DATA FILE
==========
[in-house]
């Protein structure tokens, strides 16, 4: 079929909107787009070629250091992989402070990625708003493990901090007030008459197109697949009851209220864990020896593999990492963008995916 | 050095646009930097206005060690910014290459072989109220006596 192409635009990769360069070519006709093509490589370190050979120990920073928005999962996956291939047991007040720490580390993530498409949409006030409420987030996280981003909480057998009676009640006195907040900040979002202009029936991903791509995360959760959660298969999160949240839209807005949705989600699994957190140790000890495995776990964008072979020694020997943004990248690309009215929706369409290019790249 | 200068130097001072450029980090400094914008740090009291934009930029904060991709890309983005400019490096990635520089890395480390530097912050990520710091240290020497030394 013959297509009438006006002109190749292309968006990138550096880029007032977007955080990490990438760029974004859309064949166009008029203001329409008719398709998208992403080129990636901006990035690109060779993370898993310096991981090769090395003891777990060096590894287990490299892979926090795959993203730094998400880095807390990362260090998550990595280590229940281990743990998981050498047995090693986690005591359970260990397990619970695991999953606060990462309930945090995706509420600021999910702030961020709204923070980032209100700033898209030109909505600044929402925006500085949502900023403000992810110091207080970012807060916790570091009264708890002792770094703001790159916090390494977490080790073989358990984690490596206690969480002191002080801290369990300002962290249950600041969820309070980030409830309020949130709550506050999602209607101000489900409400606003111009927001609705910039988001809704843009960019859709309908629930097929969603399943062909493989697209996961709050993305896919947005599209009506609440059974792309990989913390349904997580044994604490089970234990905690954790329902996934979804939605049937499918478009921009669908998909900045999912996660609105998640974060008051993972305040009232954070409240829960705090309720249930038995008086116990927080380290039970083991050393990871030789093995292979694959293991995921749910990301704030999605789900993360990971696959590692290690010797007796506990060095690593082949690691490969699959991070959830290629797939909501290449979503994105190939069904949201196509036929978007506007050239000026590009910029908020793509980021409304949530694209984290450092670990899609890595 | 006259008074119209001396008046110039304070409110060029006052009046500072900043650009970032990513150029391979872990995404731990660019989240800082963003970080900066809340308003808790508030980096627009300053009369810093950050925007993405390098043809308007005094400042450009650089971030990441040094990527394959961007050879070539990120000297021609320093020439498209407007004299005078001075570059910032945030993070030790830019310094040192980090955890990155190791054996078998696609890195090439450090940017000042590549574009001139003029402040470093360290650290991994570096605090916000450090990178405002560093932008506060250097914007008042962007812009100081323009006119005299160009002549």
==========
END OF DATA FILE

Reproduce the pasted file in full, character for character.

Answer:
[in-house]
């Protein structure tokens, strides 16, 4: 079929909107787009070629250091992989402070990625708003493990901090007030008459197109697949009851209220864990020896593999990492963008995916 | 050095646009930097206005060690910014290459072989109220006596 192409635009990769360069070519006709093509490589370190050979120990920073928005999962996956291939047991007040720490580390993530498409949409006030409420987030996280981003909480057998009676009640006195907040900040979002202009029936991903791509995360959760959660298969999160949240839209807005949705989600699994957190140790000890495995776990964008072979020694020997943004990248690309009215929706369409290019790249 | 200068130097001072450029980090400094914008740090009291934009930029904060991709890309983005400019490096990635520089890395480390530097912050990520710091240290020497030394 013959297509009438006006002109190749292309968006990138550096880029007032977007955080990490990438760029974004859309064949166009008029203001329409008719398709998208992403080129990636901006990035690109060779993370898993310096991981090769090395003891777990060096590894287990490299892979926090795959993203730094998400880095807390990362260090998550990595280590229940281990743990998981050498047995090693986690005591359970260990397990619970695991999953606060990462309930945090995706509420600021999910702030961020709204923070980032209100700033898209030109909505600044929402925006500085949502900023403000992810110091207080970012807060916790570091009264708890002792770094703001790159916090390494977490080790073989358990984690490596206690969480002191002080801290369990300002962290249950600041969820309070980030409830309020949130709550506050999602209607101000489900409400606003111009927001609705910039988001809704843009960019859709309908629930097929969603399943062909493989697209996961709050993305896919947005599209009506609440059974792309990989913390349904997580044994604490089970234990905690954790329902996934979804939605049937499918478009921009669908998909900045999912996660609105998640974060008051993972305040009232954070409240829960705090309720249930038995008086116990927080380290039970083991050393990871030789093995292979694959293991995921749910990301704030999605789900993360990971696959590692290690010797007796506990060095690593082949690691490969699959991070959830290629797939909501290449979503994105190939069904949201196509036929978007506007050239000026590009910029908020793509980021409304949530694209984290450092670990899609890595 | 006259008074119209001396008046110039304070409110060029006052009046500072900043650009970032990513150029391979872990995404731990660019989240800082963003970080900066809340308003808790508030980096627009300053009369810093950050925007993405390098043809308007005094400042450009650089971030990441040094990527394959961007050879070539990120000297021609320093020439498209407007004299005078001075570059910032945030993070030790830019310094040192980090955890990155190791054996078998696609890195090439450090940017000042590549574009001139003029402040470093360290650290991994570096605090916000450090990178405002560093932008506060250097914007008042962007812009100081323009006119005299160009002549």